In the new calibration laboratory of the Calibration Test Center (CalTeC) at ISFH, Lower Saxony’s Minister of Science and Culture records the current-voltage curve of a solar cell. On the left in the picture is the head of the calibration laboratory, Dr. Karsten Bothe, in the foreground the director of the institute, Prof. Rolf Brendel.

Emmerthal (RGo/RNi). Dr. Gabriele Heinen-Kljajic, Lower Saxony’s Minister of Science and Culture, visited the Institute for Solar Energy Research Hameln/Emmerthal (ISFH) on 31 August 2016 as part of her summer trip.

At the Institute for Solar Energy Research in Emmerthal near Hamelin, the minister gained insights into the development of highly efficient and cost-effective solar systems. In particular, she visited the newly established calibration laboratory “Calibration and Test Center” (CalTeC), which offers calibrated and high-precision measurements on solar cells and spectrometers for industry.

In addition, ISFH presented a new development in the field of so-called “thermochromic” absorber layers for solar collectors. Thermochromic materials are materials that change their optical properties at a certain temperature. As soon as a critical temperature is exceeded, the new absorber layer changes its emissivity and releases excess energy to the environment as heat radiation. In this way, solar collectors with lower standstill temperatures can be produced. The technology being promoted by ISFH is currently being further optimized by the industry for prototype collectors.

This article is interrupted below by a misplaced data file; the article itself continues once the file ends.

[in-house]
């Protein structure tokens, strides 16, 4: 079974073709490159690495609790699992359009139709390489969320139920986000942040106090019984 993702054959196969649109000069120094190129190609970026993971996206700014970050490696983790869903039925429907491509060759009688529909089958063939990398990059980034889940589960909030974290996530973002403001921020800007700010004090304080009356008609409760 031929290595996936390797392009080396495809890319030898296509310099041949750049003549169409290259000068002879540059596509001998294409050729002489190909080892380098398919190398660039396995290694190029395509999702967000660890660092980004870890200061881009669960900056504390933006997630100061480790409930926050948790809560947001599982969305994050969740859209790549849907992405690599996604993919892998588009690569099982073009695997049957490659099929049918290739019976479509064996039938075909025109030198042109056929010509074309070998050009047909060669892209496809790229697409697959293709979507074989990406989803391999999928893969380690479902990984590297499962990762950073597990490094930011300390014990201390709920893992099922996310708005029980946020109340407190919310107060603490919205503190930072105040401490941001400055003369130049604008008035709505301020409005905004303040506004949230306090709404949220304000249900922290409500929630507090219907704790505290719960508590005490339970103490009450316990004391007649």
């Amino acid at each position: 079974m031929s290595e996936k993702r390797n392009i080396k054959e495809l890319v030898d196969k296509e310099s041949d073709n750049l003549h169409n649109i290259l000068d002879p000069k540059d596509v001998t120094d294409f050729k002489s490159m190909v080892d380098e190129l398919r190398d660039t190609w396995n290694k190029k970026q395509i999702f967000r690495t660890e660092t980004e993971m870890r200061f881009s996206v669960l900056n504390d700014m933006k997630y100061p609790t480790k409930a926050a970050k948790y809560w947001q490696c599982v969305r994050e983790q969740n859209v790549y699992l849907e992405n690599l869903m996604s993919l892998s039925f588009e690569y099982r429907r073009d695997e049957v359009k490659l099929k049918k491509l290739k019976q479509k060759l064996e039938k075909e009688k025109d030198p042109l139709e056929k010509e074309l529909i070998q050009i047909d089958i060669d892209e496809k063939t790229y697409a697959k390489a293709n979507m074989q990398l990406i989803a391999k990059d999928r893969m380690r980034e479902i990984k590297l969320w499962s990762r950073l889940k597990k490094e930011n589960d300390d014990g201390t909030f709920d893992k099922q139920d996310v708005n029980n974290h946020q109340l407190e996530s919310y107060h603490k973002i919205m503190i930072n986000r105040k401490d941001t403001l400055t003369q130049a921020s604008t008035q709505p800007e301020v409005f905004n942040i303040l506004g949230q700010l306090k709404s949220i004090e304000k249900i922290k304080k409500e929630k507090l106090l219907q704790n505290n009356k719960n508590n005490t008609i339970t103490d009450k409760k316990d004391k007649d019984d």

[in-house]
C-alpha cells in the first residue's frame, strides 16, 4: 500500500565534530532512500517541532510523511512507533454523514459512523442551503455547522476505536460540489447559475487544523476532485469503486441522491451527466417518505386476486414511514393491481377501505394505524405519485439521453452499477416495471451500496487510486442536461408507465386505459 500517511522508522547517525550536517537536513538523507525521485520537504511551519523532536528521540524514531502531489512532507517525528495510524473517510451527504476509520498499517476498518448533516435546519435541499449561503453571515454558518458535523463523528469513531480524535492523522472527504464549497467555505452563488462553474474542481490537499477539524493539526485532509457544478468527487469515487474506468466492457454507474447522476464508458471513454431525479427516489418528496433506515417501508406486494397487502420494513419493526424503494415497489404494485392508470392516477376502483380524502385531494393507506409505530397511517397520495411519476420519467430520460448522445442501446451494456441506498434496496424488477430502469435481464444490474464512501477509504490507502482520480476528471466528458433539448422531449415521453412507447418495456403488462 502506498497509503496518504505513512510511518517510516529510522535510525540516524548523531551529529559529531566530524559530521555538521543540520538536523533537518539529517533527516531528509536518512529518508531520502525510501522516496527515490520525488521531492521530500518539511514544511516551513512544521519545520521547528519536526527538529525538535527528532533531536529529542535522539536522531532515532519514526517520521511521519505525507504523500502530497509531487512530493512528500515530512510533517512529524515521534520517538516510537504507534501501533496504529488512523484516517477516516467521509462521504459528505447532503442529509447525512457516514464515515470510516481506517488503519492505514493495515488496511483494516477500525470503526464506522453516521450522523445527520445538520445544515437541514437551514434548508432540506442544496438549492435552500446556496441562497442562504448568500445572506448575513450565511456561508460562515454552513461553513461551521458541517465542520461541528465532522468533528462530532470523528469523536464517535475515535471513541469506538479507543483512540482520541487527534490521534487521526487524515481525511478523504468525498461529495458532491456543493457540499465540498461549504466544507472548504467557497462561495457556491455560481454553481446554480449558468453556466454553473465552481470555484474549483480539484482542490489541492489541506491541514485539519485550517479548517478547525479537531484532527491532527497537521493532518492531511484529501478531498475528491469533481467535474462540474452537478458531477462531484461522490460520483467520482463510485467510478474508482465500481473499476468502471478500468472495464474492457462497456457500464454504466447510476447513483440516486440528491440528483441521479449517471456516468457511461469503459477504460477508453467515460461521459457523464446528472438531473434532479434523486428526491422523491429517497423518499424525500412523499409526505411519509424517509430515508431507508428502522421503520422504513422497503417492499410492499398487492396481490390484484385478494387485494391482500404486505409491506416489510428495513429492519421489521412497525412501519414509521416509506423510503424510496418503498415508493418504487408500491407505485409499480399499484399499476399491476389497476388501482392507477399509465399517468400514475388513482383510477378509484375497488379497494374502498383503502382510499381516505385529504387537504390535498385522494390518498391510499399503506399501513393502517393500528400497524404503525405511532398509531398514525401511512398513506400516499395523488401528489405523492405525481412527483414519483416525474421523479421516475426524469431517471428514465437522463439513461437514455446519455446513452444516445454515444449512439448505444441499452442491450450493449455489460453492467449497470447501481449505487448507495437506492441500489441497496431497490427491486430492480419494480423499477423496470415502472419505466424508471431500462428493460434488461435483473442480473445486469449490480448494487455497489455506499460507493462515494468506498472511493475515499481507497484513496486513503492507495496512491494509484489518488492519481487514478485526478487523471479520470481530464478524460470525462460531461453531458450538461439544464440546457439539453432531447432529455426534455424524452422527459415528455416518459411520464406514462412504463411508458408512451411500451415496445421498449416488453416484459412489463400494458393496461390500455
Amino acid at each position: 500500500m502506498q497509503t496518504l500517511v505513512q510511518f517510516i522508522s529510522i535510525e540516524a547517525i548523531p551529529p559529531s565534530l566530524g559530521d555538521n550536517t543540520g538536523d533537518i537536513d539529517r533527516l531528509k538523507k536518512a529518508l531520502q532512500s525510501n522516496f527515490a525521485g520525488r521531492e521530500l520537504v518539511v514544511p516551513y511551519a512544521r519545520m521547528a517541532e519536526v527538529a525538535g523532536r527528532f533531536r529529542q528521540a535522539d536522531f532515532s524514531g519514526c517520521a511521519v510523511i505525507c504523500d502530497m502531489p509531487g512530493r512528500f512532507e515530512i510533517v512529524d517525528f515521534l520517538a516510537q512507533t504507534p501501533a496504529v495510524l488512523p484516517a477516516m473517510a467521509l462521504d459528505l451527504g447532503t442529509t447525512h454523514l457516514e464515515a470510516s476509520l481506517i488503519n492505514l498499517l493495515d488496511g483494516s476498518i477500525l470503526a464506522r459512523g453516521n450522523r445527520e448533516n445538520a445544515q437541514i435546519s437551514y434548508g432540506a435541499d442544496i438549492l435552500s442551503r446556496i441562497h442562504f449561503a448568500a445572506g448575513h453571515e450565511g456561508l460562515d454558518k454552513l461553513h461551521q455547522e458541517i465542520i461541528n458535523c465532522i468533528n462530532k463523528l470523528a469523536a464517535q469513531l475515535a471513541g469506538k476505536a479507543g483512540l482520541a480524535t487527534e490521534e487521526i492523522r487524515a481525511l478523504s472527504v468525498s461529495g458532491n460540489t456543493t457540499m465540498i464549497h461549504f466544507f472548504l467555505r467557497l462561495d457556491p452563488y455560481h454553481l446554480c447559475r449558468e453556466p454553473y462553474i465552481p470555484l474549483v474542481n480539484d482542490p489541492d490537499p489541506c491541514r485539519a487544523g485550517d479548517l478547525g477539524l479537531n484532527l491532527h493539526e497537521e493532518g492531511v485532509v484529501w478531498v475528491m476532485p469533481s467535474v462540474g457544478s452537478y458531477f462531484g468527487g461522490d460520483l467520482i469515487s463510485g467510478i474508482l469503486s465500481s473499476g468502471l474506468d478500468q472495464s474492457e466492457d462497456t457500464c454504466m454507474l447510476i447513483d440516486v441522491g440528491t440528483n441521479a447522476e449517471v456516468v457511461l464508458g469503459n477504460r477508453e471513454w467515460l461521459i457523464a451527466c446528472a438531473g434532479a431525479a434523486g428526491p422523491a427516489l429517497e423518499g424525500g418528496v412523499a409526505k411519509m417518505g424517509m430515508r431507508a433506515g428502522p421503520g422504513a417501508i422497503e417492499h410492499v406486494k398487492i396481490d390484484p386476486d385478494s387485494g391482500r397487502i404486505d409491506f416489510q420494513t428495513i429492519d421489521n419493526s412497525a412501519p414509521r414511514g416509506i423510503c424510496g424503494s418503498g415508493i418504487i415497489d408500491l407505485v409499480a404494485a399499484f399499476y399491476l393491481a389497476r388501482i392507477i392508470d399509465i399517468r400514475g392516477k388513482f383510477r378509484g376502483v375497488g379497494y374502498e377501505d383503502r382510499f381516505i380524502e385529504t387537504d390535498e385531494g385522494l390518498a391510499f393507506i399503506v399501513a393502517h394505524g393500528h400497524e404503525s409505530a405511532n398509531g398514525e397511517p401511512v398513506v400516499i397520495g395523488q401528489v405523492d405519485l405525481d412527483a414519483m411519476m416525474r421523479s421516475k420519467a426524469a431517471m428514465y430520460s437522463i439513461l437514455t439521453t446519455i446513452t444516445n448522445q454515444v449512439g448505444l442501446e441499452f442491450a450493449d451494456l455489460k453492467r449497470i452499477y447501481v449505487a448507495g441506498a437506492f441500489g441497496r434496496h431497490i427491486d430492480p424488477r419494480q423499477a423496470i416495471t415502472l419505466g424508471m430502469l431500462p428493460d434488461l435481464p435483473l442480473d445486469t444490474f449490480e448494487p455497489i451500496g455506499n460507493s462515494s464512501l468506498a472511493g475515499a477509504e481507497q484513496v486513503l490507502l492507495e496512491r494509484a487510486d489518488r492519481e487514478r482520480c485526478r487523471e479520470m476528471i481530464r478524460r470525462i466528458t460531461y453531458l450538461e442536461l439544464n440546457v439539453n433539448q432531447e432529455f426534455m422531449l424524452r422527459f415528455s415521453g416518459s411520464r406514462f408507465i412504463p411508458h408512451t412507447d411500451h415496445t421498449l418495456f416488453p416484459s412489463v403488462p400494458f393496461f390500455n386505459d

“ISFH is an excellent research institute with a unique research infrastructure in Northern Germany. The research work carried out here in the field of solar energy is an important building block for the success of the energy transition,” said the Minister after her visit. As good news, the minister promised to increase the institutional support of her ministry by 500,000 € starting next year. Prof. Brendel thanked the Minister for this significant increase in the existing budget approach, which enables ISFH to continue to compete with the world’s best solar research institutions.